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PPSC Training Division

Remedial Handgun Training Recommendations



By Thomas J. Aveni

Staff Member, PPSC

    When an officer fails to meet or maintain the base level marksmanship standard established by (1) the agency, or (2) the State or Federal authority that has established those standards, trainers should be able to fall back on a pre-established regimen for remediating the officer whose skills are deficient.

    Trainer's should NOT merely continue to have the officer re-fire the qualification course until he/she has finally met minimum standards. As common as that approach may be, it creates the perception that an officer has been deemed "qualified" even if the officer "failed" the prescribed course of fire ten times before finally meeting the standard. This approach has always invited the comparison, "even the blind squirrel will eventually find an acorn."

    Trainer's must accept the fact that a failed qualification course is indicative of underlying problems that must be specifically diagnosed and then remedied. Anything less may well appear negligent when examined at a later time and in a venue very likely to be unfriendly..

    When proceeding with the diagnostic phase of the remediation process, employ a target medium that will effectively serve that purpose. The PPSC "Two-Yard Shot Break Target" (Illustration Below) is an example of this concept.

    At two yards, we attempt to mentally condition the officer to confine his/her thoughts to the task at hand. That task entails the application of absolute mental focus in firing individual shots. In the drill that we employ, two shots are fired on command, each from the "Ready-Gun" position. The target aiming point is a 1/2"diameter black-dot. In doing this, we assist the officer is visualizing the prescribed task. The visualization process is aided by an on-target representation of the desired sight picture (lower left corner of target).

    Never over-complicate this process. Most trainers tell students that marksmanship is a "95% mental process," but then fail to follow up in reinforcing that concept. Make your point in describing the process involved, and then step back and allow the officer to focus on that task.

    Remember, once we've confirmed proper grip and stance in a remedial officer, the process from that point on becomes one of "hand & head."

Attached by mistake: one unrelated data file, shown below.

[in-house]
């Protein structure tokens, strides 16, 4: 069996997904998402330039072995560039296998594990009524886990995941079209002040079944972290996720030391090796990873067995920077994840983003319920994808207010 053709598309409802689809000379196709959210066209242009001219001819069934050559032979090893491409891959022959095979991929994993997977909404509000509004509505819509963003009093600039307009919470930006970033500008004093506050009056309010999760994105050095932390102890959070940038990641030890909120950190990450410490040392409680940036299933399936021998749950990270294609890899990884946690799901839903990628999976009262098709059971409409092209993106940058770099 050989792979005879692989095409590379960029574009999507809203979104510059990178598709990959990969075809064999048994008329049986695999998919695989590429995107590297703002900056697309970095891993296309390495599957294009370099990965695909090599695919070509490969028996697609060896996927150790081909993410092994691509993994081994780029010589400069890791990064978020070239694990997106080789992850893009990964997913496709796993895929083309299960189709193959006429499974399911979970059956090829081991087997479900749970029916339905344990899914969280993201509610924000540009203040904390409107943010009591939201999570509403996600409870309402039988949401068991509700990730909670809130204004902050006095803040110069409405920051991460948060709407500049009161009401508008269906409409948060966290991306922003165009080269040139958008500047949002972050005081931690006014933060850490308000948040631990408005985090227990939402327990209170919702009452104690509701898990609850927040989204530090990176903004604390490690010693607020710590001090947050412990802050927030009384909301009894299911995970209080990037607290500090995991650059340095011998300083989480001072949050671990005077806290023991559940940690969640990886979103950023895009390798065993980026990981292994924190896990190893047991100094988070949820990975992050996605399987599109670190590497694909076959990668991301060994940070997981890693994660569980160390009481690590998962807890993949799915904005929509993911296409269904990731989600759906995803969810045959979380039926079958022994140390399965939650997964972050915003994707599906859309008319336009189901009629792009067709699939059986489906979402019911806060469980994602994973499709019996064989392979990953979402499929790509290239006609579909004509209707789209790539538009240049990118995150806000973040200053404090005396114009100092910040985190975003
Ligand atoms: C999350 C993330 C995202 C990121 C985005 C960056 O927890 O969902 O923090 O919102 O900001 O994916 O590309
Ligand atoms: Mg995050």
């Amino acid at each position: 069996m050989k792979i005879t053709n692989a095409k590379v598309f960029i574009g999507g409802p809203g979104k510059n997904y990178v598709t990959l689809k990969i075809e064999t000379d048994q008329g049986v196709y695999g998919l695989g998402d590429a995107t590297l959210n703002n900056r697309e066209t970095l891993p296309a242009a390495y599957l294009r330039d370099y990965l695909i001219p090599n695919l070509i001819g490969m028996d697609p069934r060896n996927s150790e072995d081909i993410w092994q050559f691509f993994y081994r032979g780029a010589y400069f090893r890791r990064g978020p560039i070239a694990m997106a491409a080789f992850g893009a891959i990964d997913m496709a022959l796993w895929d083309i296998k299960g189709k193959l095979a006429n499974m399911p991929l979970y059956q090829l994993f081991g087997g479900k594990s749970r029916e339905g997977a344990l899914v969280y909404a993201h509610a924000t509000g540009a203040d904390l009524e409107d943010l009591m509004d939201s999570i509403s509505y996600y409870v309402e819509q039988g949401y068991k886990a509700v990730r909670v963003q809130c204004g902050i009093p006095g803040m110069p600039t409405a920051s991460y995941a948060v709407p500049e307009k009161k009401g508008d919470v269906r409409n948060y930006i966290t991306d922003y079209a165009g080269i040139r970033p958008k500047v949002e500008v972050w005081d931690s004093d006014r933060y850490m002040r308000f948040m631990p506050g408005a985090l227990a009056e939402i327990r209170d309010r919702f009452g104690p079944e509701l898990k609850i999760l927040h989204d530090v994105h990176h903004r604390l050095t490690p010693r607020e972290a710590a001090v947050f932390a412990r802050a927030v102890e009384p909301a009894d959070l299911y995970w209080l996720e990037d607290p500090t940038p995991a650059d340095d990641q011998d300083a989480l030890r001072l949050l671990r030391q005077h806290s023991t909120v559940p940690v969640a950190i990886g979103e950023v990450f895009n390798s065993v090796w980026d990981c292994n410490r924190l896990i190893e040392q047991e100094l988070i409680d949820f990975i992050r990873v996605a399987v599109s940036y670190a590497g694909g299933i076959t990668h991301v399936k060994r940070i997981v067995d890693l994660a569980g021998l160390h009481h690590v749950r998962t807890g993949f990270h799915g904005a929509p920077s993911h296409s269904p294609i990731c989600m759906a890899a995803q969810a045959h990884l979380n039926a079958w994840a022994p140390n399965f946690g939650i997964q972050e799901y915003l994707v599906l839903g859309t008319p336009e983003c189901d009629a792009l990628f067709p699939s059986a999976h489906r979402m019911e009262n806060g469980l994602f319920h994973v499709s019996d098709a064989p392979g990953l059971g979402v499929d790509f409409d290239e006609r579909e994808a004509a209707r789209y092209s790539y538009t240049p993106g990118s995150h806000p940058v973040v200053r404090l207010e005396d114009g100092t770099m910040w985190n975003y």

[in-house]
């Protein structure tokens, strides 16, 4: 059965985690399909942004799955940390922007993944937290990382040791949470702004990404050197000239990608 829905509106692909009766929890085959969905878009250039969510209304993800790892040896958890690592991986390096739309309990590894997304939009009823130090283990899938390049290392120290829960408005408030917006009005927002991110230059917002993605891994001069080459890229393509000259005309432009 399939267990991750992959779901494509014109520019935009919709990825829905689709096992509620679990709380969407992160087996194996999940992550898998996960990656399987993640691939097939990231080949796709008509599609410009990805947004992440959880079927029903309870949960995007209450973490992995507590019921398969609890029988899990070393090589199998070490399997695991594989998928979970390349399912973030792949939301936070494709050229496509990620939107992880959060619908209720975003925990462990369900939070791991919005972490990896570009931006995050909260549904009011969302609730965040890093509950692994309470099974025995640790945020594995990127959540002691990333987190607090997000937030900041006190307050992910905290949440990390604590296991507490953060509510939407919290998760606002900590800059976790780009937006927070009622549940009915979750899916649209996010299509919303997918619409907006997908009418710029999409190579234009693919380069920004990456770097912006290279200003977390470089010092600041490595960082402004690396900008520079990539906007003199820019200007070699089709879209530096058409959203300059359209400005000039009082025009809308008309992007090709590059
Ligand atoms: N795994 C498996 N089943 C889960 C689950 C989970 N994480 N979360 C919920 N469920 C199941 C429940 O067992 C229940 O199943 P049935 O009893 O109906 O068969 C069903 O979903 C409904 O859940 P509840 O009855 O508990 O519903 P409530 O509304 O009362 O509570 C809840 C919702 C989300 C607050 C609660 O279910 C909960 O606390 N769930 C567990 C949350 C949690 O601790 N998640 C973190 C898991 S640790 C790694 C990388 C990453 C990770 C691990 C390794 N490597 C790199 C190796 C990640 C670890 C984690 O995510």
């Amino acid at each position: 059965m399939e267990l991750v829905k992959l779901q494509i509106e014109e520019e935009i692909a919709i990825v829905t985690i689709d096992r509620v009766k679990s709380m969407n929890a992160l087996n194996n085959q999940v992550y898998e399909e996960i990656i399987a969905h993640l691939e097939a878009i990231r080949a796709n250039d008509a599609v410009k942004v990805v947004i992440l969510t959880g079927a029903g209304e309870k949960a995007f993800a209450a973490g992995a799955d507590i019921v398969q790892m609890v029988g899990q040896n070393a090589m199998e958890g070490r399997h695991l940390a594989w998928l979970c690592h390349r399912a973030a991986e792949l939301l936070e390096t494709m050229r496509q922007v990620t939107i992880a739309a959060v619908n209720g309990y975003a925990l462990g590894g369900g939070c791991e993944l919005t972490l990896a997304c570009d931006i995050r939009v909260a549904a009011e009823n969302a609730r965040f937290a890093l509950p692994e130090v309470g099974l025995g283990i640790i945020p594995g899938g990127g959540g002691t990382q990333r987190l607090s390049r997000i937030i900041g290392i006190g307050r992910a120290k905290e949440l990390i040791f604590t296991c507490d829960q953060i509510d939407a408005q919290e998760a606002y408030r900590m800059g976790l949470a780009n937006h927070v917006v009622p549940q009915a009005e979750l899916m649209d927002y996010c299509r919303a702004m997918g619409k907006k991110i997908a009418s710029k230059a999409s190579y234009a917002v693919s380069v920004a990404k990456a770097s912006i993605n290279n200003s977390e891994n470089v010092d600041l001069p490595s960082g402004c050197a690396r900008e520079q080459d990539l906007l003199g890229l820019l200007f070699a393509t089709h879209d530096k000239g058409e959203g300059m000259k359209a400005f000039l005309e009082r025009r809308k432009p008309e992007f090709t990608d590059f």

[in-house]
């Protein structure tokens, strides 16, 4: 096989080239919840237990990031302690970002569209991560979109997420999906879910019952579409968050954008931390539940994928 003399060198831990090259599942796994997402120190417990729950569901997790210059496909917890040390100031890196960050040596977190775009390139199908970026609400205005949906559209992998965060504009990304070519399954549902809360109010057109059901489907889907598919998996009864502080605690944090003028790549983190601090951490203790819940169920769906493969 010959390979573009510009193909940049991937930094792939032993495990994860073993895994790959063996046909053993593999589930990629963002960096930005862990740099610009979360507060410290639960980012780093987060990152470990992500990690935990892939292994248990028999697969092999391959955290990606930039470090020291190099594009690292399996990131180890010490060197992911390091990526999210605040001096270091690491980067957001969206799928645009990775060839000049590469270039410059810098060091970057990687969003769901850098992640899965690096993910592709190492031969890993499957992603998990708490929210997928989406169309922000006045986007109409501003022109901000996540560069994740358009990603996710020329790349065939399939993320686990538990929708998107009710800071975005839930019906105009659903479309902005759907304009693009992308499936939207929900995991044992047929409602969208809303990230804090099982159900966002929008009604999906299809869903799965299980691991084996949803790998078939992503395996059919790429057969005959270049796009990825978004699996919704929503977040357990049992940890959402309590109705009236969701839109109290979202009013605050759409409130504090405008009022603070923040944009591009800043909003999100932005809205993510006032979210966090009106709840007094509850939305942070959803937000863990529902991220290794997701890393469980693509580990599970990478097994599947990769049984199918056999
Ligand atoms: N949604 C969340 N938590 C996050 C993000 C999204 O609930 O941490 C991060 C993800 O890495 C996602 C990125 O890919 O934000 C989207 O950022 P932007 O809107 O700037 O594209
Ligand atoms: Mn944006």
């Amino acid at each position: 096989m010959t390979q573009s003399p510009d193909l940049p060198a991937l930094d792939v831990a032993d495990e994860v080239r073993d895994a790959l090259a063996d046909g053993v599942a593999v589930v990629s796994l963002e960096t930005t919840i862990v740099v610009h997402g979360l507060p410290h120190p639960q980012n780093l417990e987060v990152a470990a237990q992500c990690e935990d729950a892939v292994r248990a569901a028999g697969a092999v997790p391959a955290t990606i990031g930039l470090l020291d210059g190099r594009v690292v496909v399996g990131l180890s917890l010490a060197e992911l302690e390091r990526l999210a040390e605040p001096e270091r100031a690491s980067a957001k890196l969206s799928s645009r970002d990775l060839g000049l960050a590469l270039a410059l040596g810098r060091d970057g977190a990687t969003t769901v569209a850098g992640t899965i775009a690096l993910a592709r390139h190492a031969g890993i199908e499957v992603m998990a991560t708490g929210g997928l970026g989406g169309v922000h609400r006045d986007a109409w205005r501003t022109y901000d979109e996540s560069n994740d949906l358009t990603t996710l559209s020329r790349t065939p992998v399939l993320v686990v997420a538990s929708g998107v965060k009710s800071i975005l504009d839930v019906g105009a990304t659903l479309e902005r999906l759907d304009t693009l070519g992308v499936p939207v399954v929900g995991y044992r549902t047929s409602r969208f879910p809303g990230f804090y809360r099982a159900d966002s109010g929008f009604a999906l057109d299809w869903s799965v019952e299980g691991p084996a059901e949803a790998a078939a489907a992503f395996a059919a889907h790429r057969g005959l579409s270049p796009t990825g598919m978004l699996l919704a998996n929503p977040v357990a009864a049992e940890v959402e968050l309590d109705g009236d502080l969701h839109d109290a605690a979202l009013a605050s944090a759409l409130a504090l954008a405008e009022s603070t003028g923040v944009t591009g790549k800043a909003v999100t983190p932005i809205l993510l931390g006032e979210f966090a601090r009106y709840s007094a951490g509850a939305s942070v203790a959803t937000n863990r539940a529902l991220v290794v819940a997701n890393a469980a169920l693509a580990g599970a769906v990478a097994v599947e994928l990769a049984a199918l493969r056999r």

(1) Hand:  Input at this stage will depend somewhat on which handgun technique (e.g., Weaver, Isosceles, etc.) is being taught. Generically speaking, one might start by assuring that the strong hand has acquired proper purchase of the handgun before having the officer employ his/her support hand into a two-handed grip. Diagnosis: Is the the bore axis of the handgun in alignment with the officer's strong arm? Is the web of the strong hand as high as we can safely position it on the backstrap of the handgun? Is the first joint of the trigger finger centered on the trigger? Proper grip must be maintained throughout the exercise. Perhaps even more importantly, smooth consistent trigger press must be exhibited until the shot breaks. Coach the student to then only release the trigger far enough to establish trigger reset. Once coached in this manner, we begin to see finger contact with trigger maintained. The reason why our remedial drill requires the officer to fire two rounds per command is to facilitate the trigger reset concept on the follow-up (second) shot.

(2) Head: Remedial shooters, almost without exception, have frail concentration skills while on the range. They may be consumed by thoughts of their own self-fulfilling expectations of failure with a handgun. Trainers should attack this problem without exacerbating it. To do this we must convince the trainee that where his/her last shot went (on target) is NOT as important as where his/her next shot will go. They are informed that if they are so distracted by where their last shot went that they'll surely send their next shot on a similarly errant path.